Microsoft has announced its new Photosynth program, which the company says will help you go "far beyond how you now view, experience and share photos".
By using Photosynth and a bit of imagination, you can turn normal digital photos into 3D, 360-degree experiences. Anyone who looks at your "synth" is given the opportunity to look at the scene as if they were there.
This means they can look up and down, left and right and zoom in and out, depending on what they want to look at. National Geographic teamed up with Microsoft to test out the new program and created some outstanding synths of places such as Machu Picchu and the Parthenon, which you can see on the website.
So how does it all work? Well, Photosynth analyses each photo you upload for similarities to the others, and uses that data to estimate where a photo was taken. It then recreates the environment and uses that as a canvas on which to display the photos. Clever eh? You can even create a synth with loads of photos from different friend's cameras.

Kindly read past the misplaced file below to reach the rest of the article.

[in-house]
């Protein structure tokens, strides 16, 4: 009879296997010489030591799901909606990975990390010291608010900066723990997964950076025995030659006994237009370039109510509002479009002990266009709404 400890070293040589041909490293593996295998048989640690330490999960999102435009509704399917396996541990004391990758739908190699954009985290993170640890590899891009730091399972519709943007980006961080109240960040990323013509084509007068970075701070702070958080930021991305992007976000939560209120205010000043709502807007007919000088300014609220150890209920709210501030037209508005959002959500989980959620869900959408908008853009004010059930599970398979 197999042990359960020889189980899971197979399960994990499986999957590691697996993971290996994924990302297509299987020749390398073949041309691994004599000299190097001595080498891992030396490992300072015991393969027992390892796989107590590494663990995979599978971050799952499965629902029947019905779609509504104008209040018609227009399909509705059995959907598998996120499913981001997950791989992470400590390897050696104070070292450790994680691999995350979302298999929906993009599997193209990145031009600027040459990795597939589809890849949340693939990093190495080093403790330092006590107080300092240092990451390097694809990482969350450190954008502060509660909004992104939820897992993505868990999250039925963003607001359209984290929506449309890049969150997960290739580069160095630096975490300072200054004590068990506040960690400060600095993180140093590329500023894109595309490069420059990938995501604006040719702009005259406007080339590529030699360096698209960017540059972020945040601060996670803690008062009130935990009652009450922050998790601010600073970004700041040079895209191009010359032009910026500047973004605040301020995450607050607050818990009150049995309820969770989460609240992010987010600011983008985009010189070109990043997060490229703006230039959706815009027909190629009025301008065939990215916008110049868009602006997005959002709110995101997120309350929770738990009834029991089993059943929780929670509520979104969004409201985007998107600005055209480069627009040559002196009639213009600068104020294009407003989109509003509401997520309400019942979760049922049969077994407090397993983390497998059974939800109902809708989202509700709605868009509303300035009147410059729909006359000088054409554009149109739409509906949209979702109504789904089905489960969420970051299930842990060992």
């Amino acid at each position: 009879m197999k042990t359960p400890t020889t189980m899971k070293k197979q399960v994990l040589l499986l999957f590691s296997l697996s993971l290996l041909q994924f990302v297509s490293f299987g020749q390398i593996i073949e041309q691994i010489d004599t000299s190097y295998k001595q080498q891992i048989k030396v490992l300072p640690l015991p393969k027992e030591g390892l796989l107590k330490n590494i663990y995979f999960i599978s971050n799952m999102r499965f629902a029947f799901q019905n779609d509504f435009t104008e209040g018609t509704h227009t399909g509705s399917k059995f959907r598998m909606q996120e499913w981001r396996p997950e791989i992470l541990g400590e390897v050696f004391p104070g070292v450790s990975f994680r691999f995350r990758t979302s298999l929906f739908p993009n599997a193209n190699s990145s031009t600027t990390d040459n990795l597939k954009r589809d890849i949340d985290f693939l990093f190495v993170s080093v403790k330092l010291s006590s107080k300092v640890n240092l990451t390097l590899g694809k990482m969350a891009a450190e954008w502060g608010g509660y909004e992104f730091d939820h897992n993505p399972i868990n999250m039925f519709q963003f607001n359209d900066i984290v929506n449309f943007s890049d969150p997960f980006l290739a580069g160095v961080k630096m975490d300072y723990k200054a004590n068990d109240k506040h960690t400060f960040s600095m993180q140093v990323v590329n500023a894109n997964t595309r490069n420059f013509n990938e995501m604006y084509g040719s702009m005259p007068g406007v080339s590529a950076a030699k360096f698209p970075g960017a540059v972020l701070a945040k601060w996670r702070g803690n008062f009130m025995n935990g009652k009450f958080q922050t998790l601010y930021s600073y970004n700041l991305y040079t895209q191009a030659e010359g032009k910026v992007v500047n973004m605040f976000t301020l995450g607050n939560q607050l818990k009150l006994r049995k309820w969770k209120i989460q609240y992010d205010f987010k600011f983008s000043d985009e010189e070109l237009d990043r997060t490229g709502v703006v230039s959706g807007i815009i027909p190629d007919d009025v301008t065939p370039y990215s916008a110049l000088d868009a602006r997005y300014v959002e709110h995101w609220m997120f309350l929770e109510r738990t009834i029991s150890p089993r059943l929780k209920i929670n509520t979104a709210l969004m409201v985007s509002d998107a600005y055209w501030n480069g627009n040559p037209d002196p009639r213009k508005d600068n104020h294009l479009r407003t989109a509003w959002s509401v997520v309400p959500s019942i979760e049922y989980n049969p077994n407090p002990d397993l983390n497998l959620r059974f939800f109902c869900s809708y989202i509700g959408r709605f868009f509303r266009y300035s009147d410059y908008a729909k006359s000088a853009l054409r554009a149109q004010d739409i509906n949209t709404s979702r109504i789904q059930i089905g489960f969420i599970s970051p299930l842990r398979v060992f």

You'll need some forward planning in order to make a synth - around 20 to 300 photos are required depending on the place or object, with overlap on each shot.
The Photosynth software application is available free from the Photosynth website and is available for Windows Vista and XP OSs. A nice touch is once you've created a synth, you get an embed code so you can put it on your blog or social networking site for all to admire. Lovely.